One example from the world of 4-H and animal science is to use the Crosscutting Concept of Patterns to identify similarities and differences with groups. For example, youth observe similarities and differences between parents and offspring when breeding livestock. They can ask questions such as “what is inherited and what is not? What traits do offspring share with their parents? How can we increase a favorable trait such as bigger pectoral muscles in chickens by selective breeding? Then by seeking to answer these questions, they are engaging in science practices such as planning and carrying out investigations, analyzing and interpreting data, and constructing explanations. To make this purposeful and explicit for youth the 4-H animal science program could include opportunities for youth to communicate the science in their projects through project records or posters at their fair exhibits. This is a great way to explicitly put the science into animal science! The youth need to be aware that they are doing science, using patterns, and be scaffolded in these practices.
Another example comes from the area of water quality. There is a lot of informal science curriculum about water. Plus, water quality is local, global, and connected to social inequality, so it is an extremely relevant issue for youth to grapple with. I know that when I did water quality with youth years ago, we taught them about the indicators before going to a stream and collecting specimens and testing pH and other indicators. The youth then only had to determine if the stream was healthy or not, but they weren’t really doing the science. It was hands on without being inquiry oriented. An easy way to integrate patterns into water quality curriculum is to have youth observe healthy bodies of water and unhealthy bodies of water and determine the differences between them. Youth can observe how various elements such as temperature, flow, pH, and species present compare between various bodies of water, discover patterns, and determine what factors indicate healthy vs unhealthy aquatic ecosystems. You can also do this sort of thing using a card sort which isa way to help students to classify different things into groups. A card sort activity is where the facilitator provides the youth with a set of cards connected to the concept that they are exploring. The facilitator then has the youth sort the cards into groups based on similarities and differences. The important part of card sorts is to not provide much instruction about the types of groups that need to be made so that the youth must look for patterns to determine what possible groups there are.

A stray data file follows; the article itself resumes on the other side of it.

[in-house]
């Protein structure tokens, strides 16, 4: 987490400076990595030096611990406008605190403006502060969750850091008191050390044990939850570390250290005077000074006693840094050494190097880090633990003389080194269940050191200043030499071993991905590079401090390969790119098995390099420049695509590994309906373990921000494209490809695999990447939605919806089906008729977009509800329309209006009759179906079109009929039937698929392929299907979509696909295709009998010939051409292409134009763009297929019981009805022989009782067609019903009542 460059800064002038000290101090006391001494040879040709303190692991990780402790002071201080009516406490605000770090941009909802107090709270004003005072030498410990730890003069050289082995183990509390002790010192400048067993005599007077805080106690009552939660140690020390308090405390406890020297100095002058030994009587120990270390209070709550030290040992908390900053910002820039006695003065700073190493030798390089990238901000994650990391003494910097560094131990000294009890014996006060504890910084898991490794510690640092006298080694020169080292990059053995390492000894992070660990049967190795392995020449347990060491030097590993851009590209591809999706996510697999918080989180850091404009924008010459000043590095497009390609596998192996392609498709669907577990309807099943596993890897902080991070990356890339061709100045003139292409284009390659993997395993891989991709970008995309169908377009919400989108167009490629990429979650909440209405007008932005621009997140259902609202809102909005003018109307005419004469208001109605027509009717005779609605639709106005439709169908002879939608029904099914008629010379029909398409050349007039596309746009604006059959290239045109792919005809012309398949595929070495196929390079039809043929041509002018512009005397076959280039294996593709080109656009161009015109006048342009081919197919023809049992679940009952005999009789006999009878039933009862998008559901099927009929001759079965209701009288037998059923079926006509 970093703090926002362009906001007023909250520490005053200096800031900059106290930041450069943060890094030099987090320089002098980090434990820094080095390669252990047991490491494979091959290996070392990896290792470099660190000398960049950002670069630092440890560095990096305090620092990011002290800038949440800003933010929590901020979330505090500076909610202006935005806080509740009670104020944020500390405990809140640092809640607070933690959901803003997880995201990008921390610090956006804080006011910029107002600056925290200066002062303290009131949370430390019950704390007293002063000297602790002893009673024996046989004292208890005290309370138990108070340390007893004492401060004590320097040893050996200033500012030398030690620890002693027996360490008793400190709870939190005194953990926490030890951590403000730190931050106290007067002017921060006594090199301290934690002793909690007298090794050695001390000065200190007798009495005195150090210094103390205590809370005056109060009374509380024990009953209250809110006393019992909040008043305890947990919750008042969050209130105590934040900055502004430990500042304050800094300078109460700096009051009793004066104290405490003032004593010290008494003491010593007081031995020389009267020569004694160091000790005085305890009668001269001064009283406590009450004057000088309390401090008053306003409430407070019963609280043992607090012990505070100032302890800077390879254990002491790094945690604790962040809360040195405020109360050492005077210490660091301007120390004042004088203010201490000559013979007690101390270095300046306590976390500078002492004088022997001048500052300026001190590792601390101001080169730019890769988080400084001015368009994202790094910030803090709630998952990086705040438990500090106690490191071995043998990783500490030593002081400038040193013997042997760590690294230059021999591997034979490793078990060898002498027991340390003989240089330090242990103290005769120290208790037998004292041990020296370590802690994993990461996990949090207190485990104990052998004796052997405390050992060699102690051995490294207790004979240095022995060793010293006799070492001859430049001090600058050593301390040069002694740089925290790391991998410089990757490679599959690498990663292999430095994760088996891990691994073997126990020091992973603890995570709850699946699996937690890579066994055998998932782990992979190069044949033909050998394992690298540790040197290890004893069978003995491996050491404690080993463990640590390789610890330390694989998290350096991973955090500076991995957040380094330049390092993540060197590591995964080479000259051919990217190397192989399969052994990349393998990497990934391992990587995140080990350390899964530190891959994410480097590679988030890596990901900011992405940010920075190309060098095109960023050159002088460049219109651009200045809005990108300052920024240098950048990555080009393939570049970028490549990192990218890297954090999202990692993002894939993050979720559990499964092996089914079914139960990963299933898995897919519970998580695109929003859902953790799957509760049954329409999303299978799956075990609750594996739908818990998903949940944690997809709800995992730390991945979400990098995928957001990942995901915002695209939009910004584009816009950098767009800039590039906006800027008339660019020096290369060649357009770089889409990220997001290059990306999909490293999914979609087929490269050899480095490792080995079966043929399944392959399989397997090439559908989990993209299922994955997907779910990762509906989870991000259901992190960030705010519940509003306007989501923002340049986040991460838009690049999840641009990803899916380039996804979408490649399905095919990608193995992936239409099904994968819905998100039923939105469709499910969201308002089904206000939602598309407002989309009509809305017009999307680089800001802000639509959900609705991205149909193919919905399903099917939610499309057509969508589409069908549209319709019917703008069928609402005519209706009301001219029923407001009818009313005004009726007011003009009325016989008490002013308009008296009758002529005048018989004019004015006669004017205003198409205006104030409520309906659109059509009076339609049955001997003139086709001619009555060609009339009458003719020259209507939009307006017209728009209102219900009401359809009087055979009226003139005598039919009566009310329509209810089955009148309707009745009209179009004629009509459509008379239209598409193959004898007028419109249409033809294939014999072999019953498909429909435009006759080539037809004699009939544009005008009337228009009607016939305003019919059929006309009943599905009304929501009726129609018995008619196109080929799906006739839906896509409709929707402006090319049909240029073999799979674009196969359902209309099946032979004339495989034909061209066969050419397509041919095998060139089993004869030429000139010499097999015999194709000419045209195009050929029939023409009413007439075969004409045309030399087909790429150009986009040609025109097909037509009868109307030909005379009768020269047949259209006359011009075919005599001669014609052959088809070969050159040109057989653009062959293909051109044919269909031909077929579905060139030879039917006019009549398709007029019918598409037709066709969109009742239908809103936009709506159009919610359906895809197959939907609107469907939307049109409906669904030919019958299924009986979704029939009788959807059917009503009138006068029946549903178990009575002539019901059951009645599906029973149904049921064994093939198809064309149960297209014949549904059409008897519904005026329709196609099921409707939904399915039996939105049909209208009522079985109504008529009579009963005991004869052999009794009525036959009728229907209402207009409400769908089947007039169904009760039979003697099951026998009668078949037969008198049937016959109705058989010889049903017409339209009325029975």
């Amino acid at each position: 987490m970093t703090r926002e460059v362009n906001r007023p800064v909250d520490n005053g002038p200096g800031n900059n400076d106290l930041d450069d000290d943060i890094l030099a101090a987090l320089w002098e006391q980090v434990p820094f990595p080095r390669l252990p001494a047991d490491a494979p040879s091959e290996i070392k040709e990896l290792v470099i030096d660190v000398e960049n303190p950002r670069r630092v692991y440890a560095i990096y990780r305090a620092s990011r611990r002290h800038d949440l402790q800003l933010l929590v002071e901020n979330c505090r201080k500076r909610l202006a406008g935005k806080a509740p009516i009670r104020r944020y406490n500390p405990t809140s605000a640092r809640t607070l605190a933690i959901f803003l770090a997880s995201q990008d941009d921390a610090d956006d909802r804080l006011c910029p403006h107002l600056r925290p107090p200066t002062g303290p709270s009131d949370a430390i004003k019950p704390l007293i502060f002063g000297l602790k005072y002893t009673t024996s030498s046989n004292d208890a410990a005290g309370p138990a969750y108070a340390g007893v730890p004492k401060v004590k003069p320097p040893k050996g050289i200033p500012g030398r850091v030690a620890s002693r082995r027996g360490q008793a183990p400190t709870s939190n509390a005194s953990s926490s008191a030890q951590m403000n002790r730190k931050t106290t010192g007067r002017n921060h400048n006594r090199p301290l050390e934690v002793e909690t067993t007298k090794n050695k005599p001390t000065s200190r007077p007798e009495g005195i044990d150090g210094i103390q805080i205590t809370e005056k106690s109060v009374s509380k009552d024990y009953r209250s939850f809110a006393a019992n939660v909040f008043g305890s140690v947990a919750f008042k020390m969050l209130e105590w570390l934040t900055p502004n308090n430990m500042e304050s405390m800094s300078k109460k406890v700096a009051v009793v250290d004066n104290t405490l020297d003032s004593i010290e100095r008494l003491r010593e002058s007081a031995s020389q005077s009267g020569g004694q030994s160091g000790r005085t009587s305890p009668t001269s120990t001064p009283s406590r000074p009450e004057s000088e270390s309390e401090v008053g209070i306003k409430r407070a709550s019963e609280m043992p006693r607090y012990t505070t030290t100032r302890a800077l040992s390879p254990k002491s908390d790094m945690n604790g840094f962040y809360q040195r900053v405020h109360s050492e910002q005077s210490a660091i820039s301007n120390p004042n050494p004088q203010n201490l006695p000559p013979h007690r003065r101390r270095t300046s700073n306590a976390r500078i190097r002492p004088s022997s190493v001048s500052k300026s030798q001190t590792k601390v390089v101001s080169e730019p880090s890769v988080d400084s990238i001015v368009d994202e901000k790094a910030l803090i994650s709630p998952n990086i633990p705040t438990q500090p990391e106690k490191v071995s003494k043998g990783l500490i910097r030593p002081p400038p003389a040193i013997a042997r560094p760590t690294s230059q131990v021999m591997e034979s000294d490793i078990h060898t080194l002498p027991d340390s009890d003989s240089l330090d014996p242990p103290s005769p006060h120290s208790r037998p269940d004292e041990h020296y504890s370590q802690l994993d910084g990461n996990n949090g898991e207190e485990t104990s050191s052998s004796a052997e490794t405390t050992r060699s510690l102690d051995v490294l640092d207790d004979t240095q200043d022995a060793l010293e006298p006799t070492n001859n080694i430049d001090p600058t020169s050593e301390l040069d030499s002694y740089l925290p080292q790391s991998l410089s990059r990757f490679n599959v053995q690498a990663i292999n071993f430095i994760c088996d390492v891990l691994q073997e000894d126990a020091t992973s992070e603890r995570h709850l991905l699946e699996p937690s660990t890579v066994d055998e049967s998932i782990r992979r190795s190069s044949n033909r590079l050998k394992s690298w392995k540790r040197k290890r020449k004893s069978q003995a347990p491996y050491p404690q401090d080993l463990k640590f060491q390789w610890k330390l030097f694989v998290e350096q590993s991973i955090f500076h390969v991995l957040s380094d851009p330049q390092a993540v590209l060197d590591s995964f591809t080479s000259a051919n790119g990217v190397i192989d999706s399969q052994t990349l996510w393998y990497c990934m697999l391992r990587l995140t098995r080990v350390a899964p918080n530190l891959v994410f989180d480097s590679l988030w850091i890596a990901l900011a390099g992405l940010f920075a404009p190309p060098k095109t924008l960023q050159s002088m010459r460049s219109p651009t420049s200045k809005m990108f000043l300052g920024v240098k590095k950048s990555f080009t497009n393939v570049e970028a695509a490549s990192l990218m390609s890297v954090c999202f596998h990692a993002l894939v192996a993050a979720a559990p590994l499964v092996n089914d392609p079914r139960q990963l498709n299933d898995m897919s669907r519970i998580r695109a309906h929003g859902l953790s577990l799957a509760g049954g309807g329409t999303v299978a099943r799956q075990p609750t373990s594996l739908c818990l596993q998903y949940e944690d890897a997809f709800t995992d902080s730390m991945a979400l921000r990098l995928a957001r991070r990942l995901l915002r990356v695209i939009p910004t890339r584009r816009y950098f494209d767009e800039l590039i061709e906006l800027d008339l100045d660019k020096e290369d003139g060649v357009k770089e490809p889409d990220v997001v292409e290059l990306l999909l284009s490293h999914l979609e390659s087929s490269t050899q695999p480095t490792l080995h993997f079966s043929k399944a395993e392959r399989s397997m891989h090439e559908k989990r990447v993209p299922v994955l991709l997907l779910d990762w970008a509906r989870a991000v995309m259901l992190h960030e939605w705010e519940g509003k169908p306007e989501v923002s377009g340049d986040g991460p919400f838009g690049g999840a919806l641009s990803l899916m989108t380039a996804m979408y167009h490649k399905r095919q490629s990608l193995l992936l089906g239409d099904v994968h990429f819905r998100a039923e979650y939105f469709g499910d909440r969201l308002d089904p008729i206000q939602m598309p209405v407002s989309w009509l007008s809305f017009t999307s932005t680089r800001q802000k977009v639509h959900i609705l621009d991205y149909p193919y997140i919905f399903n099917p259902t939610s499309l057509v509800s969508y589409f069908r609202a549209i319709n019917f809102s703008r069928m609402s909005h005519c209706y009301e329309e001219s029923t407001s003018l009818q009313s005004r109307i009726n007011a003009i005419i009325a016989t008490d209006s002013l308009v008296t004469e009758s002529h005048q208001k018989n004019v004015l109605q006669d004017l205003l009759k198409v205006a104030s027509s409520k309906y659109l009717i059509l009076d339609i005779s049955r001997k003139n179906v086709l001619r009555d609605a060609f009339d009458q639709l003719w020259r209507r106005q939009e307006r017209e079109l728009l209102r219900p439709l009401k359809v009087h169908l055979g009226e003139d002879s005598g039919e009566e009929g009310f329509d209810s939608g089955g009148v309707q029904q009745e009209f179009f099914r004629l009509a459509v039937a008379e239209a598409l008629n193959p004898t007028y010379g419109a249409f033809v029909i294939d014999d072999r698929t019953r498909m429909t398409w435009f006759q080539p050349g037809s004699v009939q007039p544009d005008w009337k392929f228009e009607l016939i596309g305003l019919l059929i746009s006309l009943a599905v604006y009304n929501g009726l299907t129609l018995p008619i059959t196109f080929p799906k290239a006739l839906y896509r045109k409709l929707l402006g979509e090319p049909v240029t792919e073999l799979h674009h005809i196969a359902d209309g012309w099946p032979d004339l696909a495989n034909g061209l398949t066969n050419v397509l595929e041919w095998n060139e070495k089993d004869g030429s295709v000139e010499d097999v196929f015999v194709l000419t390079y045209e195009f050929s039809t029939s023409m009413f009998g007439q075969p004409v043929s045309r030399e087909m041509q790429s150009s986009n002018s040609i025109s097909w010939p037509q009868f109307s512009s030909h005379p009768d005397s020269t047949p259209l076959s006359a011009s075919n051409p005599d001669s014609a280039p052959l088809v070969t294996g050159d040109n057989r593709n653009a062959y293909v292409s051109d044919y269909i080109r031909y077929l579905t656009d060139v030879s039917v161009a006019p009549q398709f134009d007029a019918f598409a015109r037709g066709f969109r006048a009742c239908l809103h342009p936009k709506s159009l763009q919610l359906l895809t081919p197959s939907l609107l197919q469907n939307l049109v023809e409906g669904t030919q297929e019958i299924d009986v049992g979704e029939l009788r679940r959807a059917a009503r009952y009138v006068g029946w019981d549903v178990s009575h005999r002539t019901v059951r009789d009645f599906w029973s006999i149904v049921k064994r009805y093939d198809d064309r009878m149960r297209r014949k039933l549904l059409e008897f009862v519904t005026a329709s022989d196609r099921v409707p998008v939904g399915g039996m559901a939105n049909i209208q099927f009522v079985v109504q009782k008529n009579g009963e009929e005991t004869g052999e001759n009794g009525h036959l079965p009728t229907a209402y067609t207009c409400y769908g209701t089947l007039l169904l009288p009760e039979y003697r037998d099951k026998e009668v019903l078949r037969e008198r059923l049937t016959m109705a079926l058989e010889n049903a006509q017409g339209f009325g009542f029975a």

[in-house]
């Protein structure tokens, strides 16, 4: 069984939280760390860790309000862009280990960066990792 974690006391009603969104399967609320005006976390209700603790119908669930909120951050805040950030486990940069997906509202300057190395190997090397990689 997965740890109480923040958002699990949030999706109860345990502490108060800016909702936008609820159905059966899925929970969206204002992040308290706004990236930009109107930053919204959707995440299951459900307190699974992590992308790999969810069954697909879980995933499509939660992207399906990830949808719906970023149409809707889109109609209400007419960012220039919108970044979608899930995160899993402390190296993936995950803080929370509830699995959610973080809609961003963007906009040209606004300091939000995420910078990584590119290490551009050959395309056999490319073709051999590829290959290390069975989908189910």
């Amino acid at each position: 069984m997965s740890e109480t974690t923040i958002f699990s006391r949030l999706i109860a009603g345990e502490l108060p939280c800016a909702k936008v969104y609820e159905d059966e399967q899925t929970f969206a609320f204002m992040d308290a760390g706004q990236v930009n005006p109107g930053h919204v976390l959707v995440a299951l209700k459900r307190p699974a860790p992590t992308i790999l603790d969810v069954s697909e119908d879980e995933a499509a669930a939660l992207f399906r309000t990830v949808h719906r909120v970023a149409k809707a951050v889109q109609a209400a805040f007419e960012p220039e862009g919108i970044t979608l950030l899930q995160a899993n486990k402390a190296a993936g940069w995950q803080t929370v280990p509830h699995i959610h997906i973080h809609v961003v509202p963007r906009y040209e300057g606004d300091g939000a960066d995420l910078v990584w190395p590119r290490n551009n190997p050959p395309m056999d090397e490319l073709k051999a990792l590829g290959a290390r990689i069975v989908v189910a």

When youth have repeated experiences with the CCCs throughout their diverse science experiences and education, they will become familiar with the vocabulary of the CCCs and be able to make deeper and more meaningful connections. Context is crucial to making sure that youth are using the CCCs in a way that will benefit them for their entire lives. These concepts should be embedded in whatever science content our programs center on. The emphasis should be on the application of the CCCs. These concepts should be explicit in our programs so that youth have an invaluable takeaway that can be useful to them throughout their lives in many different contexts. What a great way to increase the impact of informal education!
For more information check out these great resources:
Vanessa A. Klein, Ph.D. is a 4-H STEM Specialist with Maine Cooperative Extension and Assistant Professor of Extension with the College of Education and Human Development at the University of Maine.
In this series of blogs, Dr. Vanessa Klein introduces the seven Crosscutting Concepts from the Next Generation Science Standards. In each post, Dr Klein explains one of the CCCs, describe an informal learning relevant example of the concept, and provide links to valuable resources. Stay tuned!
The Next Generation Science Standards (NGSS) Crosscutting Concepts provide us with a great way to help youth bridge science learning across various contexts.Learn More
Learning about cause and effect is a great way to increase interest and engagement in science.Learn More